People living in, working in, and visiting European and Asian capitals take it for granted that, when they need to go, they will find a clean, safe, available public restroom nearby.

This, unfortunately, is not the case in Washington, DC, our nation’s Capital. If you are in downtown DC and urgently have to go, you will have a hard time finding a public restroom nearby. Even if there is one, the hours are limited and there are no signs to tell you where it is located. Some private restaurants and food chains might let you in. However, increasingly they are limiting access to patrons. And, if you are walking in Washington DC late at night and urgently have to go, you may be in big trouble. Chances are you will have to walk a half-mile to a mile to find a clean, safe, restroom that is open; that is, if you know where the few restrooms in DC open 24/7 are located.

The People for Fairness Coalition (PFC) — established in April 2008 with the objective of finding housing for everyone in Washington DC through advocacy, outreach and peer mentoring — has taken up the challenge of ensuring that clean, safe public restrooms are available to everyone 24/7 in downtown areas of Washington DC.

Our overall strategy is to raise consciousness, educate on the problem, and build support through advocacy. To this end, our approach over the coming months is three pronged: (1) obtain support and buy in from two areas where we believe there is an immediate need for a public restroom — the Dupont Circle area and along the K Street corridor between Farragut and Franklin Squares (this includes obtaining support from local ANCs, resident associations, churches, businessmen and business organizations) ; (2) obtain support from  DC Council members; and (3) obtain the support of important associations representing businesses, consumers, and associations that represent the homeless,  senior, and individuals with disabilities.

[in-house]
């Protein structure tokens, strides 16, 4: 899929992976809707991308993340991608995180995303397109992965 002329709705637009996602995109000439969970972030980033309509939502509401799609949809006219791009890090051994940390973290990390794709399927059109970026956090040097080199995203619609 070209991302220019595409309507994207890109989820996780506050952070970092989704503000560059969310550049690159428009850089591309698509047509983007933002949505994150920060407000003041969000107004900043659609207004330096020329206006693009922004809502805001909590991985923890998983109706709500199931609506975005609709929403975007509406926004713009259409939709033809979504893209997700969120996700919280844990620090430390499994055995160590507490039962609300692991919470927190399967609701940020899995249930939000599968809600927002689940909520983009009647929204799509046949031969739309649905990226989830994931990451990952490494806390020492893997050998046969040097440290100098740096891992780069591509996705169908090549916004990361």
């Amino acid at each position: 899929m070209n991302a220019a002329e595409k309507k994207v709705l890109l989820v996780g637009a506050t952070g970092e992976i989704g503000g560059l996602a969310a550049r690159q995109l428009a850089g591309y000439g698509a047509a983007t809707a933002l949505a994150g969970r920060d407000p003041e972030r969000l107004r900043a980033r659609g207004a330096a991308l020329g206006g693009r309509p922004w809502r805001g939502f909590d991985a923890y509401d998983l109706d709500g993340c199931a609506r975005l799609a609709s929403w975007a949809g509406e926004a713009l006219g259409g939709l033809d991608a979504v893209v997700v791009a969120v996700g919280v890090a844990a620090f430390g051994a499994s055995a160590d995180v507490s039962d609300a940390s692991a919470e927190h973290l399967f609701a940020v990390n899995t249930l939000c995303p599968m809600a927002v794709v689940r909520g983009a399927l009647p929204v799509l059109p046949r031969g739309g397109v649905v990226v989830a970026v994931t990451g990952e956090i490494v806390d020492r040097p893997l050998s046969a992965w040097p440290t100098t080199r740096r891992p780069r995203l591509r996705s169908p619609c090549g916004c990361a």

DMV Sanctuary Congregation Network

We are a network of congregations in the DC/MD/VA region providing support and solidarity to neighbors, friends, and family who fear being detained, deported or profiled. Our faith will not allow us to permit the criminalization and scapegoating of immigrants and people of color. In the face of hate and discrimination, we are committed to showing love, compassion and hospitality.

Ways Congregations Can Stand with Those Targeted:

Committee of Clerks, 4.30.2017


Annual Evaluation of the Administrative Secretary- Bill Stein, clerk of the Personnel Committee summarized the feedback the Committee had received from other Committees. After full discussion, the Committee of Clerks were in unity in renewing the Administrative Secretary’s contract for the coming year. Salary will be determined by discussion between Personnel Committee and Finance & Stewardship Committee and will be included in the budget to be presented to Meeting for Business later this year.


Ministry & Worship Committee - Greg Robb, clerk of Ministry & Worship Committee, and Liz Pomerleau, member of the committee, shared the plans the Committee has been making to deepen the worship experience at Friends Meeting of Washington. That report was received with gratitude and appreciation for the work of the Committee and support for their efforts.